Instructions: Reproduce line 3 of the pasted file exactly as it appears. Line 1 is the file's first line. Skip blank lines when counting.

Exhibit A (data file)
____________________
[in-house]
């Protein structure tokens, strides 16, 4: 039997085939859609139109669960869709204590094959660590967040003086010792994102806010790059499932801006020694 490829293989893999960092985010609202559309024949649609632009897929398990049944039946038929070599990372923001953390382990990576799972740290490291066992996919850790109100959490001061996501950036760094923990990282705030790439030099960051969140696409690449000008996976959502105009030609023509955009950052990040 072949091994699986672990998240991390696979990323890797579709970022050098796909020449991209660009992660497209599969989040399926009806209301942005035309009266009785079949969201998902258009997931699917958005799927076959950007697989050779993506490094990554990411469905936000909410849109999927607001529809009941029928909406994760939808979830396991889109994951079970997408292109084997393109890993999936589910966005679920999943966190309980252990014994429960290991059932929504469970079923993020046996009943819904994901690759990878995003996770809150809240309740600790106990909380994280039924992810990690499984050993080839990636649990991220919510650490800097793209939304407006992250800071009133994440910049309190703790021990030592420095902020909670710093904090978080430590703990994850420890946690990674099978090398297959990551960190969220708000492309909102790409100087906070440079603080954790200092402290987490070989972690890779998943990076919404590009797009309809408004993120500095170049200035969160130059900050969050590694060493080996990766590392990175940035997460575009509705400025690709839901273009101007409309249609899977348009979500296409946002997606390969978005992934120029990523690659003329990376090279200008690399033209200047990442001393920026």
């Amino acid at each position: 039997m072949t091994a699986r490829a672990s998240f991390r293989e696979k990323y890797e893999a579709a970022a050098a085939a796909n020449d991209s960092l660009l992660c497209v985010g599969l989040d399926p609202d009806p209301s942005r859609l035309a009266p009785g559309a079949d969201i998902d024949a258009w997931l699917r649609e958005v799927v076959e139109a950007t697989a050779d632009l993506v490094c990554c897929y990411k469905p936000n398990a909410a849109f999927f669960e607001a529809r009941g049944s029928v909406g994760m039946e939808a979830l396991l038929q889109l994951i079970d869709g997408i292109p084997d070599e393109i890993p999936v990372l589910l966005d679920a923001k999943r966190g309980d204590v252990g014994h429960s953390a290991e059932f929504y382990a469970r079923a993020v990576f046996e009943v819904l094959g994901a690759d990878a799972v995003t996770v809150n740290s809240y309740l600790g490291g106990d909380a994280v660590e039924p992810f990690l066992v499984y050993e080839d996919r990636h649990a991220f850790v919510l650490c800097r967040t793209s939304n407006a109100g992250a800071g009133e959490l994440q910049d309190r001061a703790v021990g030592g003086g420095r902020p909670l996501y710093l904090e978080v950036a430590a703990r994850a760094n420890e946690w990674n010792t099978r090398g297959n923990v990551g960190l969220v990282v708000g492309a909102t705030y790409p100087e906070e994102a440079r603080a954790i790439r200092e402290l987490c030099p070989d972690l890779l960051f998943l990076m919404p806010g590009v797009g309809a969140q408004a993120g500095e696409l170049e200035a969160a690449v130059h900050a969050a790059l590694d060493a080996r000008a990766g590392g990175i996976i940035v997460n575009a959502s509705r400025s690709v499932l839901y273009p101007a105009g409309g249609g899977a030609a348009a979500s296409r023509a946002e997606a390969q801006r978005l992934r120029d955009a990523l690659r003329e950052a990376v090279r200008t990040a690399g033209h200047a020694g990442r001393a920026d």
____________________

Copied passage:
């Amino acid at each position: 039997m072949t091994a699986r490829a672990s998240f991390r293989e696979k990323y890797e893999a579709a970022a050098a085939a796909n020449d991209s960092l660009l992660c497209v985010g599969l989040d399926p609202d009806p209301s942005r859609l035309a009266p009785g559309a079949d969201i998902d024949a258009w997931l699917r649609e958005v799927v076959e139109a950007t697989a050779d632009l993506v490094c990554c897929y990411k469905p936000n398990a909410a849109f999927f669960e607001a529809r009941g049944s029928v909406g994760m039946e939808a979830l396991l038929q889109l994951i079970d869709g997408i292109p084997d070599e393109i890993p999936v990372l589910l966005d679920a923001k999943r966190g309980d204590v252990g014994h429960s953390a290991e059932f929504y382990a469970r079923a993020v990576f046996e009943v819904l094959g994901a690759d990878a799972v995003t996770v809150n740290s809240y309740l600790g490291g106990d909380a994280v660590e039924p992810f990690l066992v499984y050993e080839d996919r990636h649990a991220f850790v919510l650490c800097r967040t793209s939304n407006a109100g992250a800071g009133e959490l994440q910049d309190r001061a703790v021990g030592g003086g420095r902020p909670l996501y710093l904090e978080v950036a430590a703990r994850a760094n420890e946690w990674n010792t099978r090398g297959n923990v990551g960190l969220v990282v708000g492309a909102t705030y790409p100087e906070e994102a440079r603080a954790i790439r200092e402290l987490c030099p070989d972690l890779l960051f998943l990076m919404p806010g590009v797009g309809a969140q408004a993120g500095e696409l170049e200035a969160a690449v130059h900050a969050a790059l590694d060493a080996r000008a990766g590392g990175i996976i940035v997460n575009a959502s509705r400025s690709v499932l839901y273009p101007a105009g409309g249609g899977a030609a348009a979500s296409r023509a946002e997606a390969q801006r978005l992934r120029d955009a990523l690659r003329e950052a990376v090279r200008t990040a690399g033209h200047a020694g990442r001393a920026d």